There are said to be islands in the Pacific where the death of a chief is followed by a careful measurement of all the masculine members of his tribe. The tallest and strongest among them becomes his successor, and is crowned with all the dignity possible in a region where textile clothing is unknown, and a pint of cocoanut-oil rubbed over the skin is considered a full-dress suit for a gentleman. If we did not know to the contrary, we might suppose that physical size and strength were the standard of Imperial selection in Russia as well as in those mythical isles of the Peaceful Sea. Peter the Great was almost a giant in stature, and might have made the fortune of an enterprising showman. Anne, Elizabeth, and Catharine were blessed with great strength of body; Catharine in particular was wont, in moments of wrath, to strike her attendants with such force as to prostrate them, and there are various traditional stories that recount her great bodily force. Paul, the first Alexander, and Nicholas each exceeded six feet in height, and the same is the case with the present Emperor. With hardly an exception, every masculine member of the Romanoff family was or is of a form and bearing to prove him "every inch a king." Nicholas once went in disguise to Stockholm. As he stepped upon the pier, a Swedish officer stood in his way; Nicholas, in plain clothes, frowned upon him as any other traveler might frown, and the officer, half trembling, stepped aside. "What devil of a man can that be?" he said to a friend; "he must be a king, or if not he ought to be one." Nicholas frequently went incognito about the streets of St. Petersburg, but his disguise was generally discovered before he was long on his way. The first time I ever saw Alexander was one afternoon on the Nevski, the Broadway of St. Petersburg. One of those little sleighs, of which there are twenty thousand in the city, was driven near me, and came almost to a halt in consequence of a blockade of vehicles. My eyes wandered carelessly over the crowded street and rested on the sleigh, which did not differ in appearance from dozens of others that were in sight. But something in the face of the man in the sleigh, or rather in the portion of it visible above the fur collar, arrested my attention. There was a look of lofty superiority in the eye and on the brow; the form was erect as a statue, and did not move as others did to regard the cause of the delay. In a moment there was a shout, and one person after another raised his cap as the sleigh dashed through an opening and diminished in the distance. "Voila l’Empereur," said a Russian friend at my side. Here was the Autocrat of all the Russias, the ruler of seventy millions of people, and holding authority over one-eighth of the territorial extent of this globe, passing before me unattended, and with no outward indication of his imperial power. In all the hurry and confusion of that busiest street of St. Petersburg he was recognized and cheered by the populace. There are not many rulers who possess, as he does, the hearts of their subjects, and can move among them without a surrounding of guards, and secret police to protect them from assassination, and lead the applause at the time it should be given.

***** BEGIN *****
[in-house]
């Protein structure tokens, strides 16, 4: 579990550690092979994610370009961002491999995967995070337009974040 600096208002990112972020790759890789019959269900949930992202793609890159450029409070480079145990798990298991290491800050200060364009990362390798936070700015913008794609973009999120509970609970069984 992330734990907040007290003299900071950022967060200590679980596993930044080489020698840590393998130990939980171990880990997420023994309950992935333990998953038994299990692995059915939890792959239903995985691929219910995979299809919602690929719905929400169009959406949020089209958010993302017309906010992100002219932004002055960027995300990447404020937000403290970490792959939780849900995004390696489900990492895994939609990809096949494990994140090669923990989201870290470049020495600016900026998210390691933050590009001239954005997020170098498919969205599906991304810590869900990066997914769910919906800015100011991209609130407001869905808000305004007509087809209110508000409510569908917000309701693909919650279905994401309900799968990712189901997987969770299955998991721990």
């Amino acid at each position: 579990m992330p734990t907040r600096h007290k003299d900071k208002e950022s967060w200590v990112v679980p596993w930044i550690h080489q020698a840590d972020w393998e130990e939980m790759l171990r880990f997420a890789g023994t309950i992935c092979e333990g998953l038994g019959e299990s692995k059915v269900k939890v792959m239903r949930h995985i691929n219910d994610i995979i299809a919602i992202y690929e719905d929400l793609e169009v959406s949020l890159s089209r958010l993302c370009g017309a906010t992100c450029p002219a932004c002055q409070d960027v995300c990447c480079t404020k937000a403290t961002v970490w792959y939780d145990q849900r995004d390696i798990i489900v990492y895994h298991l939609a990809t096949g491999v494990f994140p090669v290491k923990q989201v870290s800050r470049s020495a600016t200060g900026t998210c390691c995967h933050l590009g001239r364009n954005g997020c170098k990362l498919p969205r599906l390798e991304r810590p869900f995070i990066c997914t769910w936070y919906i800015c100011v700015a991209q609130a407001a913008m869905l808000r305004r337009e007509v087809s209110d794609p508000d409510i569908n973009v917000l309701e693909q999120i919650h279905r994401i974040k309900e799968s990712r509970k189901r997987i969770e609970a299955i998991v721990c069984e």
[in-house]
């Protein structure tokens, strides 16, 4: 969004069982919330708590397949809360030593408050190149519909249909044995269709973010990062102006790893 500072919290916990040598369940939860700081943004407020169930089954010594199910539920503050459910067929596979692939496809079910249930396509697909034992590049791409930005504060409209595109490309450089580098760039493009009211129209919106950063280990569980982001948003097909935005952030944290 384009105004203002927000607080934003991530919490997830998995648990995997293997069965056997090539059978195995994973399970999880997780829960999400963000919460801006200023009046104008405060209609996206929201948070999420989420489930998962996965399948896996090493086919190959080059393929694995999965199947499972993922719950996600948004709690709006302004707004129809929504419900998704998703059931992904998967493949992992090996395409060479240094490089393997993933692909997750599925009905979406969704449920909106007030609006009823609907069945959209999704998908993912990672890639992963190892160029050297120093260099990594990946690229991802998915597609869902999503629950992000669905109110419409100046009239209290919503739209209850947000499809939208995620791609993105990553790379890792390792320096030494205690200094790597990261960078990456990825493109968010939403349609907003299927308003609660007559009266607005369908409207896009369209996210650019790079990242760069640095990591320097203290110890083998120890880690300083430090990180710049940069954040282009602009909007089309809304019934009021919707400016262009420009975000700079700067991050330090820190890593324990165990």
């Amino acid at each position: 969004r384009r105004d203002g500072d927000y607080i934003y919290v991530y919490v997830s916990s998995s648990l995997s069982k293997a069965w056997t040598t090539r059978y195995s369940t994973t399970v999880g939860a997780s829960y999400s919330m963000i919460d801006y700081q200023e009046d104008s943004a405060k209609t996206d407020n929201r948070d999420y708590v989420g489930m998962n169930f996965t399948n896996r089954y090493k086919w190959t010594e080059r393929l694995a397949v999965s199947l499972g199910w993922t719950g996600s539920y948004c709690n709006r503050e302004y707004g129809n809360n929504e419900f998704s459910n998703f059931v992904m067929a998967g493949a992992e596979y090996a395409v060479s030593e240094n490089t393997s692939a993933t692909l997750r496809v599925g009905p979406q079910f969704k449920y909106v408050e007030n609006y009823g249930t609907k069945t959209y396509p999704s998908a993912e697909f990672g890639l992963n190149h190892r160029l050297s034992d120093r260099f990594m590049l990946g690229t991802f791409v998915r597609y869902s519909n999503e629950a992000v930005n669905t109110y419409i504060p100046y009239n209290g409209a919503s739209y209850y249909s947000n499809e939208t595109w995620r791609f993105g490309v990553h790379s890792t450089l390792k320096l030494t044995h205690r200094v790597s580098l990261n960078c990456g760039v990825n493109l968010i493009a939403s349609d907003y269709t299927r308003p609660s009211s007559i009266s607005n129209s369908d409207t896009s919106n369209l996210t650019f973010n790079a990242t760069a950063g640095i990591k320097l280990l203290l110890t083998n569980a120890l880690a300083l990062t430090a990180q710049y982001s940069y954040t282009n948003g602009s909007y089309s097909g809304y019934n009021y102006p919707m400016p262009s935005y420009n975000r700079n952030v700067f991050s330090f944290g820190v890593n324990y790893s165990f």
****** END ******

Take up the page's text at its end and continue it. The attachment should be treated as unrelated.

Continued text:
A few days later I saw the Czarevitch, the Emperor’s eldest son, riding along the Nevski in much greater state than I had seen his father. He was cheered by the people, who had formed a dense crowd in front of the palace where the heir to the throne resided, and naturally enough the cheering ran along the street where he drove, just as it runs along the line of spectators when there is a display of any sort on Broadway. The Czarevitch was accompanied by his handsome wife, to whom he was married about two months before, and it was hard to say which was the more applauded, the Grand Duke or the Grand Duchess. The Princess Dagmar, as she is best known to the world, is a woman of unusual beauty. She is somewhat above the medium height, has a graceful figure, a pleasant girlish face, features that seem to combine the Italian and German types, and a profusion of hair which she wears in an apparently half-careless way. Her graceful bearing and sweetness of manner have won her the respect and love of all who have met her since she made her residence in the Russian capital. She is popular among all classes, from noble to peasant, and I think it would be no easy task to find a subject of the Autocrat of all the Russias who does not wish her long life and prosperity. Her husband, the Czarevitch, is of the frame and bearing which I have already described as the possession of the Romanoff family. His education, like that of all the members of the Imperial family, has been carefully attended to, and when he ascends the throne he will have no reason to complain that he is ignorant of his duties. He is said to be more conservative than his father, and in sympathy, to a considerable extent, with the "Old Russian" party, which believes not in the modern abominations of railways, telegraphs, and kindred things, nor in the emancipation of the serfs, nor intimate intercourse with foreign nations. How far he may sympathize with the Unprogressives I cannot say; it is possible that he is one of the most liberal of liberals, and the story of his conservatism may be an invention of the enemy. But development, like revolutions, cannot go backward; the heir to the Muscovite throne will find that Russia will not be stopped in her progressive career, and should he attempt to build a Chinese wall of exclusiveness around his empire he will find himself sadly deficient in materials. No great measure can be carried out unless it has the approval of the Imperial Council, and no intelligent councilor is likely to advise a retrograde movement for Russia.